The BCL available to your Metro/WinRT app is restricted to things that are "safe" for a Metro app to use, and the BCL features don't duplicate what's provided by the WinRT objects. This means that some of your existing .NET code won't just compile in WinRT, because you might be using some .NET BCL features that are now found in WinRT, or that aren't deemed "safe" for a Metro app.

That is exactly like Silverlight and WP7 apps. The BCL features available in Silverlight or WP7 are also restricted to disallow things that aren't safe, or that make no sense in those environments.

In fact, from what I've seen so far, it looks like the WinRT BCL features are more comparable to Silverlight than anything else. So I strongly suspect that Silverlight apps will migrate to WinRT far more easily than any other type of app.

None of this gives me any real worry or concern. Yes, if you are a Windows Forms developer, and very possibly if you are a WPF developer, you'll have some real effort to migrate to WinRT, but it isn't like you have to learn everything new from scratch like we did moving from VB/COM to .NET. And if you are a Silverlight developer you'll probably have a pretty easy time, but there'll still be some real effort to migrate to WinRT.

If nothing else, we all need to go learn the WinRT API, which Microsoft said was around 1800 types.

So what should you worry about? In my view, the big thing about Win8 and Metro style apps is that these apps have a different lifetime and a different user experience model. The last time we underwent such a dramatic change in the way Windows apps worked was when we moved from Windows 3.1 (or Windows for Workgroups) to Windows 95.

To bring this home, let me share a story. When .NET was first coming out I was quite excited, and I was putting a lot of time into learning .NET. As a developer my world was turned upside down and I had to learn a whole new platform and tools and langauge - awesome!! :)

I was having a conversation with my mother, and she could tell I was having fun. She asked "so when will I see some of this new .NET on my computer?"

How do you answer that? Windows Forms, as different as it was from VB6, created apps that looked exactly the same. My mother saw exactly zero difference as a result of our massive move from VB/COM to .NET.

Kind of sad when you think about it. We learned a whole new programming platform so we could build apps that users couldn't distinguish from what we'd been doing before.

Windows 8 and Metro are the inverse. We don't really need to learn any new major platform or tools or languages. From a developer perspective this is exciting, but evolutionary. But from a user perspective everything is changing. When I next talk to my mother about how excited I am, I can tell her (actually I can show her thanks to the Samsung tablet - thank you Microsoft!) that she'll see new applications that are easier to learn, understand, and use.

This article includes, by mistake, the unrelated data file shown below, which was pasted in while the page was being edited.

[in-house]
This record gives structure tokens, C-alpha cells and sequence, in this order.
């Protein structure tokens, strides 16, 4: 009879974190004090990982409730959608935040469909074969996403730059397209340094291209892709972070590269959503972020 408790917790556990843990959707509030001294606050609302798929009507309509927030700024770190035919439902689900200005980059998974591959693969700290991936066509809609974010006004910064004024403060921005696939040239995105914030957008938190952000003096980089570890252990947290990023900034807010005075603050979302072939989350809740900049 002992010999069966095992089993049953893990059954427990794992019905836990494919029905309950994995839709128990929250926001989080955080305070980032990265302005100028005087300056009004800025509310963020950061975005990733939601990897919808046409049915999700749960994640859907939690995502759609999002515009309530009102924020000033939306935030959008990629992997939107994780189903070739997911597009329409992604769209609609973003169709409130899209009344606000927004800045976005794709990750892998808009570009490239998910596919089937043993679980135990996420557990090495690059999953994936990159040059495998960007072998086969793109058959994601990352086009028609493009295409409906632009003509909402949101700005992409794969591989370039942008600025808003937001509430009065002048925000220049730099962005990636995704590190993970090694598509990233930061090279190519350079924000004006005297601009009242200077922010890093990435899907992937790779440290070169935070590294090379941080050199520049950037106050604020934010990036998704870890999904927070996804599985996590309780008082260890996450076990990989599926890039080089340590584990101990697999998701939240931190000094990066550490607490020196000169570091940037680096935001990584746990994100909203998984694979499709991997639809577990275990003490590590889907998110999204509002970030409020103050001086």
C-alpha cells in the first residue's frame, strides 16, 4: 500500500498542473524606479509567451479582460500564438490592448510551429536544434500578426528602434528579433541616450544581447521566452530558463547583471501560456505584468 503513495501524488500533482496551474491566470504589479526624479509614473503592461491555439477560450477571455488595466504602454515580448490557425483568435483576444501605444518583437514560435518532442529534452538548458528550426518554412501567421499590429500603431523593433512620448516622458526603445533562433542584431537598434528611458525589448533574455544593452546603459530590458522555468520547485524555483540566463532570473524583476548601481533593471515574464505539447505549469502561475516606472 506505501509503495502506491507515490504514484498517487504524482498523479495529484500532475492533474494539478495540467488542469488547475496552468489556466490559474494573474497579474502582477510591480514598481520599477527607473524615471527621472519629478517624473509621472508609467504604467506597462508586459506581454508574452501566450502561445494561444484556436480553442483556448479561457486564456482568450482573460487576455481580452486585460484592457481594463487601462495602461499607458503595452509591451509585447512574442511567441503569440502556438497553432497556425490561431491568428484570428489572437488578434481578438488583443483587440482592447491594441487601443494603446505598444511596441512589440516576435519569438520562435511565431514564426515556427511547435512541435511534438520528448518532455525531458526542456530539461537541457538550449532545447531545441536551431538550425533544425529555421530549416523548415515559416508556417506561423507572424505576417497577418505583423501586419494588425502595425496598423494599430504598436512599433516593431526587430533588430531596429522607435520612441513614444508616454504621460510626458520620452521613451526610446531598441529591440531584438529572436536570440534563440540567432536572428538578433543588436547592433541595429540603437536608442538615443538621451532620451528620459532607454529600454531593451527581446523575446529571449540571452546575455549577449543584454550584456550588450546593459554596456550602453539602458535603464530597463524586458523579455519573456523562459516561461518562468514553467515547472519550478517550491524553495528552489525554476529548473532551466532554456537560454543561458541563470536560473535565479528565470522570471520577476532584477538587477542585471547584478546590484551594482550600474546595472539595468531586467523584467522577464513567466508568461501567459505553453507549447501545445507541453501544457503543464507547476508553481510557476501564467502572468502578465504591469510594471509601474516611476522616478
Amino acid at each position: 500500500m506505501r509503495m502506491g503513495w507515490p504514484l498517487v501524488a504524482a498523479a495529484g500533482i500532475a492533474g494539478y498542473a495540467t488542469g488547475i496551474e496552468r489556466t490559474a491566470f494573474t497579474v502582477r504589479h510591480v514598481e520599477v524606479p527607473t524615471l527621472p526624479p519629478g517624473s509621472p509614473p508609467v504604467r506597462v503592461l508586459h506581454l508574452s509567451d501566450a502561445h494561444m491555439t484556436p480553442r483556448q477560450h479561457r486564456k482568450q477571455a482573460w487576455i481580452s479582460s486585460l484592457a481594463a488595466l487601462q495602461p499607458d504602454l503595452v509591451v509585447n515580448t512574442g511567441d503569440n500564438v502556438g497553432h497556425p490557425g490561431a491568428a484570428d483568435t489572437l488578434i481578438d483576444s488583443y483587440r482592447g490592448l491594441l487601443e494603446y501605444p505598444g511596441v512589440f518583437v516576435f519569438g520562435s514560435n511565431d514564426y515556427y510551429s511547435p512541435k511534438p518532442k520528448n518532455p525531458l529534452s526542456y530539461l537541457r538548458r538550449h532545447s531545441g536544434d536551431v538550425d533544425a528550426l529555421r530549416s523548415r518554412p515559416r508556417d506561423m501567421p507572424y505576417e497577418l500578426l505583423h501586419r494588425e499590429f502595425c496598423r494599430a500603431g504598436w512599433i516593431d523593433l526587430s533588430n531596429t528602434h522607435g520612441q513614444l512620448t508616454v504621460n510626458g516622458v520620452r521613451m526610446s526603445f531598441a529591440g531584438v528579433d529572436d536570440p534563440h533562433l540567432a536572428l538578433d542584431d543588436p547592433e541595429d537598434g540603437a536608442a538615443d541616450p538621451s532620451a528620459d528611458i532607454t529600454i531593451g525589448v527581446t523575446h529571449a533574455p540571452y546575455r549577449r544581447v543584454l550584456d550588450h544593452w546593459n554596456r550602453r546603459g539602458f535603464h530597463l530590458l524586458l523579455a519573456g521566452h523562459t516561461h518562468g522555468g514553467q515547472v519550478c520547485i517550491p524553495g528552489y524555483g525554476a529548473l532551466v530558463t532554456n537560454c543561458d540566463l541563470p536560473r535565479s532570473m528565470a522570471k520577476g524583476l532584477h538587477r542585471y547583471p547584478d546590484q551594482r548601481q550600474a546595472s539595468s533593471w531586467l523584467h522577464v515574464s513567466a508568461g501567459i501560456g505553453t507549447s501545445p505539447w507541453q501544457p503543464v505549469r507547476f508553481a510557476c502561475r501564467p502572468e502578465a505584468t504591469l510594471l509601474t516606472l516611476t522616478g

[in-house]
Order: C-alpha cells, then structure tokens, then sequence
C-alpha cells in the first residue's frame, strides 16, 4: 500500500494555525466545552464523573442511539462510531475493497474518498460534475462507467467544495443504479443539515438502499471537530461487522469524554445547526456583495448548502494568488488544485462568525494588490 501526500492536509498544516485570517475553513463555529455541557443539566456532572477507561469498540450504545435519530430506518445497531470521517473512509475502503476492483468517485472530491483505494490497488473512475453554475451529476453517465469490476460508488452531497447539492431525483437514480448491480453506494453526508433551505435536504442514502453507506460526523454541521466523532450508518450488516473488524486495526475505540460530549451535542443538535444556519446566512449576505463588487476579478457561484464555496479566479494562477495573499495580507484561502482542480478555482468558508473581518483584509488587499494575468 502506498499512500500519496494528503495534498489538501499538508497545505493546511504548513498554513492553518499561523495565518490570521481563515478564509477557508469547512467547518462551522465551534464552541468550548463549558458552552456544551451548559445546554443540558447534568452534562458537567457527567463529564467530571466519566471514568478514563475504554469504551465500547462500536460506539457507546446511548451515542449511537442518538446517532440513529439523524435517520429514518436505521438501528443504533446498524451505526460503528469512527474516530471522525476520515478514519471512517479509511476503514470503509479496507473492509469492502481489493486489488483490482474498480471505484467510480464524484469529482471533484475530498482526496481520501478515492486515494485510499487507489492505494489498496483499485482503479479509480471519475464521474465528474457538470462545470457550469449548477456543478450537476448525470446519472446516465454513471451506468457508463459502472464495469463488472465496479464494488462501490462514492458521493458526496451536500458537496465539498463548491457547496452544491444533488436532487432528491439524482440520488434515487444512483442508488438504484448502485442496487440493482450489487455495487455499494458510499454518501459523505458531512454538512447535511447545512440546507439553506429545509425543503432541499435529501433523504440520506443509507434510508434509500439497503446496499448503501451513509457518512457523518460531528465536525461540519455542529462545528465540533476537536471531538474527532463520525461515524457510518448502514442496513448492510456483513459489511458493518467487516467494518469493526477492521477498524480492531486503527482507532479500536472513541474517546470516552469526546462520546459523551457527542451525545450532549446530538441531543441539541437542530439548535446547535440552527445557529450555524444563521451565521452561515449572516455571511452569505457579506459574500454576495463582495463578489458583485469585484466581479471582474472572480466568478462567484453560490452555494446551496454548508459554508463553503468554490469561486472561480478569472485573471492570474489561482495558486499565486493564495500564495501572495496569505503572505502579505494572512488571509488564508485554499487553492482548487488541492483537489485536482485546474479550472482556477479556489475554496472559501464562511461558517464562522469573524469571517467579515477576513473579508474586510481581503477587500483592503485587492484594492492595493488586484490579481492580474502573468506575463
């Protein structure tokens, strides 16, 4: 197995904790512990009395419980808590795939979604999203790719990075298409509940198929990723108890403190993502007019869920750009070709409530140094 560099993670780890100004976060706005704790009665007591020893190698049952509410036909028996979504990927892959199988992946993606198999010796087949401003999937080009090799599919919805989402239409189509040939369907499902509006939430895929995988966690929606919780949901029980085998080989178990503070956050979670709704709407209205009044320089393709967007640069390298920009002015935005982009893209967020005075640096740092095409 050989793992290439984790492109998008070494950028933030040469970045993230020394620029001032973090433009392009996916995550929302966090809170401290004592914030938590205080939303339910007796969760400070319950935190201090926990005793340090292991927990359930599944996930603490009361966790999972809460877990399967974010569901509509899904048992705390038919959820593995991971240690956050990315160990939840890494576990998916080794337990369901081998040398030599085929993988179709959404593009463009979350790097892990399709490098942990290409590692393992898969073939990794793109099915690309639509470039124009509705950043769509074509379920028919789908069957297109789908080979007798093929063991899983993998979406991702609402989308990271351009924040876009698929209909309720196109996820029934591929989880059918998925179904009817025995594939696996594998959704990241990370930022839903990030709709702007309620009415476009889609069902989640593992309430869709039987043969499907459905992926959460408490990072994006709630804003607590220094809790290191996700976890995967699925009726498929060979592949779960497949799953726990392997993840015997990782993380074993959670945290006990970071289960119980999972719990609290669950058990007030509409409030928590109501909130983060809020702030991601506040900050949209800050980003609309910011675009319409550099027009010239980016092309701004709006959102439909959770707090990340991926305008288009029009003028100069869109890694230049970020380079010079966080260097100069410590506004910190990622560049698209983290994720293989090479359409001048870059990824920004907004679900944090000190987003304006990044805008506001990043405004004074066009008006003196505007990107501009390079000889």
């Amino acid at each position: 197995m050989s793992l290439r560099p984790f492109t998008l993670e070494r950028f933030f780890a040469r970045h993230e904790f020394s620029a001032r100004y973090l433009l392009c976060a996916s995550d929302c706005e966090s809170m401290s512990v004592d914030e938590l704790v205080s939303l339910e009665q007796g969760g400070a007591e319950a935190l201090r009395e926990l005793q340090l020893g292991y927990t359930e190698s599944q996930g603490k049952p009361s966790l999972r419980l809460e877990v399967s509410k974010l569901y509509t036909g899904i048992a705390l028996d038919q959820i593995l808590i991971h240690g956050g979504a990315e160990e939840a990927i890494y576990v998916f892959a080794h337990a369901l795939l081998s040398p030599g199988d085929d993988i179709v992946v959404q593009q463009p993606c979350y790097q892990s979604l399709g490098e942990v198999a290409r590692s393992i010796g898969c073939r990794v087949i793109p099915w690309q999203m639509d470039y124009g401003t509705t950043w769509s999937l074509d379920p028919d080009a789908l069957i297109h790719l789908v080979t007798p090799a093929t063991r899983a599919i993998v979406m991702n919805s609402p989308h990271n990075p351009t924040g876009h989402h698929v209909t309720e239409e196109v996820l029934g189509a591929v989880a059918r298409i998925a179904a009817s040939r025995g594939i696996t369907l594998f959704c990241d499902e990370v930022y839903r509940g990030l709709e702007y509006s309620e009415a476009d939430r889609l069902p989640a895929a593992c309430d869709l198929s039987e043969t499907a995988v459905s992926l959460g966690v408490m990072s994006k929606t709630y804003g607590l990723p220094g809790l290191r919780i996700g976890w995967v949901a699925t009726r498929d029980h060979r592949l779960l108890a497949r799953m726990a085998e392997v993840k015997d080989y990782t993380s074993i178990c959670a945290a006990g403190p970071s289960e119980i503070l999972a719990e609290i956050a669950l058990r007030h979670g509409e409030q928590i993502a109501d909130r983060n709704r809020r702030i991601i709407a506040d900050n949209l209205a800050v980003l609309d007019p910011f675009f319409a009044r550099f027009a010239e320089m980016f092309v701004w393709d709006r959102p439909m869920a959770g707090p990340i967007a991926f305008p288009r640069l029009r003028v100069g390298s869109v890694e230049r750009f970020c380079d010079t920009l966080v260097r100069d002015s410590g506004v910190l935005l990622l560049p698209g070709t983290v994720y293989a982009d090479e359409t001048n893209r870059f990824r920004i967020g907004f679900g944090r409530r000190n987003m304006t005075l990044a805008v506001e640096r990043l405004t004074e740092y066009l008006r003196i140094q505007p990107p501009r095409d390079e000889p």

This is wonderful!!

But from our perspective as developers, we are going to have to rethink and relearn how apps are designed at the user experience and user workflow level. And we are going to have to learn how to live within the new application lifecycle model where apps can suspend and then either resume or be silently terminated.

Instead of spending a lot of time angsting over whether the WinRT CLR or BCL is exactly like .NET/Silverlight/WP7, we should be angsting over the major impact of the application lifecycle and Metro style UX and Metro style navigation within each application.

OK, I don't honestly think we should have angst over that either. I think this is exciting, and challenging. If I wanted to live in a stable (stagnant?) world where I didn't need to think through such things, well, I think I'd be an accountant or something…

Yes, this will take some effort and some deep thinking. And it will absolutely impact how we build software over the next many years.

And this brings me to the question of timing. When should we care about Metro and WinRT? Here's a potential timeline, that I suspect is quite realistic based on watching Windows releases since 1990.

Win8 will probably RTM in time for hardware vendors to create, package, and deliver all sorts of machines for the 2012 holiday season. So probably somewhere between July and October 2012.

For consumer apps this means you might care about Win8 now, because you might want to make sure your cool app is in the Win8 online store for the 2012 holiday season.